Gwendolyn Glenn in WFAE Radio:
Henry Louis Gates, a renowned and award-winning filmmaker, author of two dozen books, a professor and director of African American studies at Harvard University, has written about race in America. He explores the Civil War, Reconstruction to Jim Crow, the civil rights movement and the state of race relations today. Gates spoke at UNC Charlotte Tuesday for the school’s 2019 Chancellor Speaker Series and at the uptown campus to school donors and city leaders. WFAE’s “All Things Considered” host, Gwendolyn Glenn, caught up with him to talk about race, voting, economics and other issues.
Gwendolyn Glenn: Let’s talk about the message that you want to leave people with. You’ll be talking with students, faculty from UNC Charlotte and also a lot of city leaders here in Charlotte. What’s the message you want to leave today?
Henry Louis Gates: It’s very important for people to understand the history of Reconstruction, the period following the Civil War and its rollback because it is a precursor to the period that we’re experiencing today. Between 1870 and 1877, 2,000 black men were elected to public office, including Chris Rock’s great-great-grandfather, who was elected to the House of Delegates in South Carolina. But within a few years, poof — all that disappeared.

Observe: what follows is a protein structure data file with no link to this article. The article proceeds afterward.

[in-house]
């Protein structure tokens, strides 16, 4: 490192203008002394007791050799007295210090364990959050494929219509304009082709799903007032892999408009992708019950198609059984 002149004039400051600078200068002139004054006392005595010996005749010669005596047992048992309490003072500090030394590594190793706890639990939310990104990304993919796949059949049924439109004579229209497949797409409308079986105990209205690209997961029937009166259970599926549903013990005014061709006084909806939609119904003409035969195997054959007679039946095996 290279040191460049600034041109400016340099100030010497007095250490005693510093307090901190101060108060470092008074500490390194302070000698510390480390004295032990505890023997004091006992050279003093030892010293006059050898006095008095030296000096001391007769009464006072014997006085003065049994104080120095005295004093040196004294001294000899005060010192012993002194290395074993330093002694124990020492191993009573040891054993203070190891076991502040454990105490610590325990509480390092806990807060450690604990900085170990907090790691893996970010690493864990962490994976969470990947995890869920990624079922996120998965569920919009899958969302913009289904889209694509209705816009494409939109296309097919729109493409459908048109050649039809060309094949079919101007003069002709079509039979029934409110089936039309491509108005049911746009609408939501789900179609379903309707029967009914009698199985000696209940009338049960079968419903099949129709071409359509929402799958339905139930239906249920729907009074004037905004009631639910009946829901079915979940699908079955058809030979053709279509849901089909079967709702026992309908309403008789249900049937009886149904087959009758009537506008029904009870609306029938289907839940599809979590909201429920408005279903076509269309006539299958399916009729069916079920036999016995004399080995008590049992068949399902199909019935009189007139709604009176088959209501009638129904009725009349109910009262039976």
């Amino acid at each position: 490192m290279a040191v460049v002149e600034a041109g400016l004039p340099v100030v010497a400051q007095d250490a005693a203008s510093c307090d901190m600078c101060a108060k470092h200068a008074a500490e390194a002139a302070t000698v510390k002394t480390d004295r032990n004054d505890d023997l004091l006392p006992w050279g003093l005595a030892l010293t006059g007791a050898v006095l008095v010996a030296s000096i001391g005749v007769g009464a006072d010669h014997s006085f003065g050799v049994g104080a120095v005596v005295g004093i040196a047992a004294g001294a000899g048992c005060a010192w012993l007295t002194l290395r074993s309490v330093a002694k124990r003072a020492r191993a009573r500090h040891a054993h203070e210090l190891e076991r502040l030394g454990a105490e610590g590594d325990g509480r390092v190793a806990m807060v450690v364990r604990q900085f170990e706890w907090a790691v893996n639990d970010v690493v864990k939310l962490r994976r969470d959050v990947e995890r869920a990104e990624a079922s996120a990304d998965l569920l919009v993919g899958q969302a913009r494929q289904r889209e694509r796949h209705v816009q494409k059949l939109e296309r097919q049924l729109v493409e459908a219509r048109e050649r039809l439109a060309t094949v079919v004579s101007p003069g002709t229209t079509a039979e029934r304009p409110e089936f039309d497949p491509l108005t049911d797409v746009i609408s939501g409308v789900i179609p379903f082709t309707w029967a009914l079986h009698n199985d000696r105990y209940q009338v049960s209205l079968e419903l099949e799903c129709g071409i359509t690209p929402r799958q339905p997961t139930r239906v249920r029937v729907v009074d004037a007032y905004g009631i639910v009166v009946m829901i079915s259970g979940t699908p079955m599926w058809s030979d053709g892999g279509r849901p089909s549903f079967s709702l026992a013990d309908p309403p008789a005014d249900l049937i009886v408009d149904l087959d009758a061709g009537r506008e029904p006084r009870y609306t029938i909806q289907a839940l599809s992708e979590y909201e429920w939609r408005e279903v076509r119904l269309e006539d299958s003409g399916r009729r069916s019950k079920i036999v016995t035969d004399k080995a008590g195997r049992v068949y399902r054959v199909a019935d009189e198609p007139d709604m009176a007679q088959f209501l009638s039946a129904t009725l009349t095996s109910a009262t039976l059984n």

Glenn: And I was going to ask you about that because you talk about that in your book and I think in an interview I heard you compare that roll back after Reconstruction to Jim Crow and on to what’s happening now with the Trump administration and that rollback.
Gates: Reconstruction was 12 years of unprecedented black freedom followed by an alt-right rollback. And we’re living through a period of eight years of a beautiful, brilliant, black family in the White House. A brilliant black president followed by an alt-right rollback. So the lesson of Reconstruction is that rights that we think are permanent, the right to vote, birthright citizenship, and the right of a woman to determine the fate of her own body. We think that these are inviolable. But they’re not they’re subject to the interpretation of the courts and sometimes the executive orders and that is the crisis that we’re facing today. So what happened in Reconstruction can happen again. The most important way, the most devastating way that Reconstruction was rolled back was through voter suppression.
More here. (Note: Throughout February, at least one post will honor The Black History Month. This year’s theme is “African Americans and the Vote.” Readers are encouraged to send in their suggestions)